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The New Deal

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New Deal coursework A. What were the main features of the New Deal? In his first hundred days in office, Roosevelt called congress into emergency sessions and enforced fifteen major laws, and created many federal programs known as The New Deal or Alphabet Agencies which aimed to put an end to poverty and the great depression that America was suffering. In 1933 the Agricultural Adjustment Act (AAA) was created in order to reduce the surplus of food that farmers were producing. Farmers were paid for not planting crops and eventually prices increased and as a result of this farm income increased also. The Civilian Conservation Corps (CCC) and Civil Works Administration (CWA) were both set up in 1933 to reduce the number of unemployment. The CCC employed unmarried men aged 18-25 from relief, and in return for their hard work, $15 per month would be sent home to help their families get out of poverty and depression. Whereas the CWA paid $15 per week to men who helped to construct schools, buildings etc to help with the problem of unemployment and to help families who had to live in poverty. The Federal Housing Administration (FHS) was also set up in 1933; this organisation gave $15 million to poor households in order to get families out of poverty. Furthermore, the FHA gave literacy lessons to poor children who needed education. ...read more.


The aims of the three R's meant that Roosevelt had to put an end to poverty which included an end to unemployment, money for the poor, and end to the banking crisis and the construction of bigger/ better buildings so that new businesses could start up to make more money. B. Why did Roosevelt introduce the New Deal? The New Deal introduced in 1932 was designed to put an end to poverty, depression, unemployment, homelessness and lack of confidence that most Americans suffered following the Wall Street Crash of 1929. One of the most important reasons why Roosevelt introduced the New Deal was to end poverty, which most Americans fell into following the Wall Street Crash and the Great Depression of 1929. 'Hoover hotels' or shanty towns known as 'Homervilles,' were set up as a result of poverty, because many people had lost their homes. People were starving because farmers produced too much food which wasn't being bought, because no one could afford it, therefore farmers simply stopped producing goods. Around 13 million people became unemployed during the Wall Street Crash. That is a quarter of the workforce. This unemployment led to greater poverty. Furthermore, many people had fought in the war for their country, however when they arrived back home there was no bonus or dole, so how were they supposed to survive? The government had to do something to positive to address these concerns. ...read more.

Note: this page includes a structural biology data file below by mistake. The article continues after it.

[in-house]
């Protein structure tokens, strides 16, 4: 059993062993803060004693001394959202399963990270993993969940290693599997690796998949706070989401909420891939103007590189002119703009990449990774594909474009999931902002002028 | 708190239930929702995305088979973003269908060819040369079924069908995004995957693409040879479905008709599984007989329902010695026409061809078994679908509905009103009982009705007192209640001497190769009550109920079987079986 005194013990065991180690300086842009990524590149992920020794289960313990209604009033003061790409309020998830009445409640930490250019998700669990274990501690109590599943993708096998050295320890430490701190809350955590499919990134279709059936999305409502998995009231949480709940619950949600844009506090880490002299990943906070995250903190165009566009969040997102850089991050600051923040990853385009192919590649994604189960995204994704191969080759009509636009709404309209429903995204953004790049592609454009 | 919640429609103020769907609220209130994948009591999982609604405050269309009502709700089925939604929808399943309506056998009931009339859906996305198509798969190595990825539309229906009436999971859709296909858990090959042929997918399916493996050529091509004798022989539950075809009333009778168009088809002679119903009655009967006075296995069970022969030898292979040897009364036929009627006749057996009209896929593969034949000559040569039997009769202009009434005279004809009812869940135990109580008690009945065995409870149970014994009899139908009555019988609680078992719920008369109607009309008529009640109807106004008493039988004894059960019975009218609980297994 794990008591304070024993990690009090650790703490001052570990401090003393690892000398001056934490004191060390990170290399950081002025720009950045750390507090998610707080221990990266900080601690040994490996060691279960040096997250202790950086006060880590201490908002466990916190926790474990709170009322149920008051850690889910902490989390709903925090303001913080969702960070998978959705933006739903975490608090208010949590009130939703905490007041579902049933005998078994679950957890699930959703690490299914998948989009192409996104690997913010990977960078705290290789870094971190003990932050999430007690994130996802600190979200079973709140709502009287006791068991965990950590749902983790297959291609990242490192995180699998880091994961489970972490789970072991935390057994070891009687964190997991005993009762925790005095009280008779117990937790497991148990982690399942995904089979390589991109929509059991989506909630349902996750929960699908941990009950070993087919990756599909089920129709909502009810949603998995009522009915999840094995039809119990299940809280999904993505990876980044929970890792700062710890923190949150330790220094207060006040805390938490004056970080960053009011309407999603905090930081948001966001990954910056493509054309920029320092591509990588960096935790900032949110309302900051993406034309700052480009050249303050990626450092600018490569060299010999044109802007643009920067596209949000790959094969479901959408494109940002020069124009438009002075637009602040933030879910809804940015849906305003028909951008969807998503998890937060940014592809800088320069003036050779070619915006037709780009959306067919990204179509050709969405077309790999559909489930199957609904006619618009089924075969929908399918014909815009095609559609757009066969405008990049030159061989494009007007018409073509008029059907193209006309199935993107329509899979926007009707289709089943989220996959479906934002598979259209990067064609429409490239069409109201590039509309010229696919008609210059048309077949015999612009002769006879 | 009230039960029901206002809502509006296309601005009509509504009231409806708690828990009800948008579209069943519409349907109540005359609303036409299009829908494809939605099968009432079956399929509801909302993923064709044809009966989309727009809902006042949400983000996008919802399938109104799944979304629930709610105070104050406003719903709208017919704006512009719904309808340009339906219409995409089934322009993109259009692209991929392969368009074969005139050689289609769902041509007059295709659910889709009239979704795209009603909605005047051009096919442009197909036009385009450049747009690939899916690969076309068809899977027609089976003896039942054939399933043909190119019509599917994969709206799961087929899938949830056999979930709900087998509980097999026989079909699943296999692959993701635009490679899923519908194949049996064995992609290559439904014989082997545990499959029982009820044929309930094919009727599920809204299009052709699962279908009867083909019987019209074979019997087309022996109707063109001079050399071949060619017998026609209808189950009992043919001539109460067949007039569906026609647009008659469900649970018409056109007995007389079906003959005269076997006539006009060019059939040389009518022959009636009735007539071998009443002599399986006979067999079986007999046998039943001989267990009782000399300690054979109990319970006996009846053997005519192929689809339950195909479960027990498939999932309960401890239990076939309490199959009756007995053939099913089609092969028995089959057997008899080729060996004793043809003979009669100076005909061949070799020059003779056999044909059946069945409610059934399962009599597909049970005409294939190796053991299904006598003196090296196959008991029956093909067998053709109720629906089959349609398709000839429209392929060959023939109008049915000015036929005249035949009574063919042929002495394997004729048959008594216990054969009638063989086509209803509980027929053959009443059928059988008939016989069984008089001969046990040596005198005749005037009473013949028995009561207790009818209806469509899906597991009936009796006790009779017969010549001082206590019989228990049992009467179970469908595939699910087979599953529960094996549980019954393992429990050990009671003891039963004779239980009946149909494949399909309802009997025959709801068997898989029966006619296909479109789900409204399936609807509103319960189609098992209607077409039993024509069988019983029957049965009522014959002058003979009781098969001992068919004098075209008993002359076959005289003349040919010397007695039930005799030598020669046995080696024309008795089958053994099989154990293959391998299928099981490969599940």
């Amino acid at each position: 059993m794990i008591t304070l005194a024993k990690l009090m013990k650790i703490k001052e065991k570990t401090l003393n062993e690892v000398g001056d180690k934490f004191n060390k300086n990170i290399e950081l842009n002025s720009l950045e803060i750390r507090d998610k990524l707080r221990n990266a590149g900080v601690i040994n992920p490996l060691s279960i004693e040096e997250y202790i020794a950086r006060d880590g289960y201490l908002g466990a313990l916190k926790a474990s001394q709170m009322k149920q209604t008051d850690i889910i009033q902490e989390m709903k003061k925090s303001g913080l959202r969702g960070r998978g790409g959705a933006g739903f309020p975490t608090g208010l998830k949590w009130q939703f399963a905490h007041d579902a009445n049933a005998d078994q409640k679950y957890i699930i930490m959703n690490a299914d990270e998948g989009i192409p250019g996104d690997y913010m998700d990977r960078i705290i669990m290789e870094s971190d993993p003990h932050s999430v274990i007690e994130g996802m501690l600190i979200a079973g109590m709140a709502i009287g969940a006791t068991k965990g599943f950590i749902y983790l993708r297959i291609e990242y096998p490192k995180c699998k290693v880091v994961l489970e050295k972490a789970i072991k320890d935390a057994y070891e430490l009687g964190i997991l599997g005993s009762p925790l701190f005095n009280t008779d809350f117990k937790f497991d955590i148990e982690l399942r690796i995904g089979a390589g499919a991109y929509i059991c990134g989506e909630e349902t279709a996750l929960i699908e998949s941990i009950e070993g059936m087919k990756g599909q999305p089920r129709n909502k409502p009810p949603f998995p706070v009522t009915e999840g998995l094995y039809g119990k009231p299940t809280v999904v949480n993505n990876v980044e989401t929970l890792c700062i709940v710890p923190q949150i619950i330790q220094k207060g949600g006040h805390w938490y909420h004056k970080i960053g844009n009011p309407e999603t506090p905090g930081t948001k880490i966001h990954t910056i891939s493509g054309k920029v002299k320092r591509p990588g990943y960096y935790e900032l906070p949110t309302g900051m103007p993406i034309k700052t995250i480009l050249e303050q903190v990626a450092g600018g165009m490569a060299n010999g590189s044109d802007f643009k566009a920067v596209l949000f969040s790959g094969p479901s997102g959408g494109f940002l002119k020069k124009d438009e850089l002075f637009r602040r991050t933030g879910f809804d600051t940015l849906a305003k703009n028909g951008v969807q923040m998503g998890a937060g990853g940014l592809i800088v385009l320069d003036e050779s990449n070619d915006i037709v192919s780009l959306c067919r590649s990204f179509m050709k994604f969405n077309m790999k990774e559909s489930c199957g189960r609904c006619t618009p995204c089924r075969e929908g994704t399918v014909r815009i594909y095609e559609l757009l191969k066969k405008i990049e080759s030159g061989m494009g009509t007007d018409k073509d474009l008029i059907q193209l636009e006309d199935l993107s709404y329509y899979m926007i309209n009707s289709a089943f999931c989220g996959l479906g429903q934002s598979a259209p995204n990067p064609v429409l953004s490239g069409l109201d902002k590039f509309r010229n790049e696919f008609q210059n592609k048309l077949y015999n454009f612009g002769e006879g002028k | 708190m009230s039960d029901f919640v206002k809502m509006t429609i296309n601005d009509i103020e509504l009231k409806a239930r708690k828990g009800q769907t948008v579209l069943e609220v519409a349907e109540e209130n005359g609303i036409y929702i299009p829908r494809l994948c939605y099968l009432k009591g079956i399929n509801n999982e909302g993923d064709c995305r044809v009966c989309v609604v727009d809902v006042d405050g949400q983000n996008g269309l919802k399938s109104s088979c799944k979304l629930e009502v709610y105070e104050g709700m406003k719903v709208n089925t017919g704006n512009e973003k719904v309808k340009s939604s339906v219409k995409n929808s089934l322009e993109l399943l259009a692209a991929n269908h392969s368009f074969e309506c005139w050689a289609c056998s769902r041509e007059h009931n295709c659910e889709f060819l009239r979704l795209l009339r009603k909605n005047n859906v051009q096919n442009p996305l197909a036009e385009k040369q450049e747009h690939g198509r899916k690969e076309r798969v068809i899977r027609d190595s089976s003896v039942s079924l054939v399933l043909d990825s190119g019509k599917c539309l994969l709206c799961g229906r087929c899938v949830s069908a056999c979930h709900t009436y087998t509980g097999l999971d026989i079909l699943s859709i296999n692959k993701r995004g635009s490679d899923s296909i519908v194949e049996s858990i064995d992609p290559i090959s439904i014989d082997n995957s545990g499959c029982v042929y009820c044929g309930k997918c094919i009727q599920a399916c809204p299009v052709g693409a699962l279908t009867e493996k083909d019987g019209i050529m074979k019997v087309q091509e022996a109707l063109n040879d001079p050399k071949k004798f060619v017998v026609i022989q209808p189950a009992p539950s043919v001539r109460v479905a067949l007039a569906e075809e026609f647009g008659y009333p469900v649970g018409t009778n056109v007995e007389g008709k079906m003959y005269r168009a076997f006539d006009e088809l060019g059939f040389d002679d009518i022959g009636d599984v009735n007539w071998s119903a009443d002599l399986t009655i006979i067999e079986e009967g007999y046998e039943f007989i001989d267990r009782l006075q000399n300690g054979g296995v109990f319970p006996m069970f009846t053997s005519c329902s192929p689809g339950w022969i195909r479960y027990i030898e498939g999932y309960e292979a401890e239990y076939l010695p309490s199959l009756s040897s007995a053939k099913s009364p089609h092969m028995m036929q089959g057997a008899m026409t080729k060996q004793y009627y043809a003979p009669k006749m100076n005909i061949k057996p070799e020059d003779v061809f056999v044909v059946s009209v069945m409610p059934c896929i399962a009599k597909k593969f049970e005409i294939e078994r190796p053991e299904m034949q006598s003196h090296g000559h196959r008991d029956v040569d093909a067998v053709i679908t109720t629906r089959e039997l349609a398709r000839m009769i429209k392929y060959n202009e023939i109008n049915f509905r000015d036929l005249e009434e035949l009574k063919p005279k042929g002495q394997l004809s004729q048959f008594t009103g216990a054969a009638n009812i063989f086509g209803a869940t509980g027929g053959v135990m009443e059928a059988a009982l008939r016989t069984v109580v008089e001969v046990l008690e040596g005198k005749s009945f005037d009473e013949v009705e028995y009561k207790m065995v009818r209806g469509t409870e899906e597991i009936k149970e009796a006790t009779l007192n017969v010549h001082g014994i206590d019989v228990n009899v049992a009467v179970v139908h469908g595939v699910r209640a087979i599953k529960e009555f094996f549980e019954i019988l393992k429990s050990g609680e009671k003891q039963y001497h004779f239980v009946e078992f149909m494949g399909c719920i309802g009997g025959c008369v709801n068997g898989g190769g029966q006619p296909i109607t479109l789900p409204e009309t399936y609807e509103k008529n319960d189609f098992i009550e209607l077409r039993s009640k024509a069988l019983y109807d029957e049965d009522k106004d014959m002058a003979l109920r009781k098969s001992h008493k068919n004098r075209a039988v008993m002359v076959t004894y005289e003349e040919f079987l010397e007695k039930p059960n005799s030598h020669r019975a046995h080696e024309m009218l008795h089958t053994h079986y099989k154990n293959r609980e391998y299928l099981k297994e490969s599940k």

Although, during 1937 there were around 47 000 strikes and about 80% were settled in favour of the workers. Another aim of the New Deal was to improve the lives of farmers. The New Deal did many things to try and do this such as raising prices, encourage soil conservation and provide loans to purchase equipment. However, small farmers saw little benefit from this. The most recognisable failure of the New Deal is that it did not do much to help families who were living in poverty; it did not improve the poor people's position in American society. The only two organisations that helped people who were living in poverty were the Emergency Relief, who prevented people from starving and provided jobs for as many as the unemployed as possible, also the Social Security Act of 1935 began to set up a system of national insurance. Overall, I think that the New Deal was a success to some extent, because it did have many benefits, also it did help America greatly by helping people out of poverty and helping America out of the Great Depression. However, there were also many knock on effects as a result of Roosevelt's actions and policies, for example employers did not agree to his policies which lead to 'the Memorial day massacre,' although not every one can always be pleased. I believe that the New Deal was mainly a success, because it did more good than harm, and it did benefit America greatly. ...read more.

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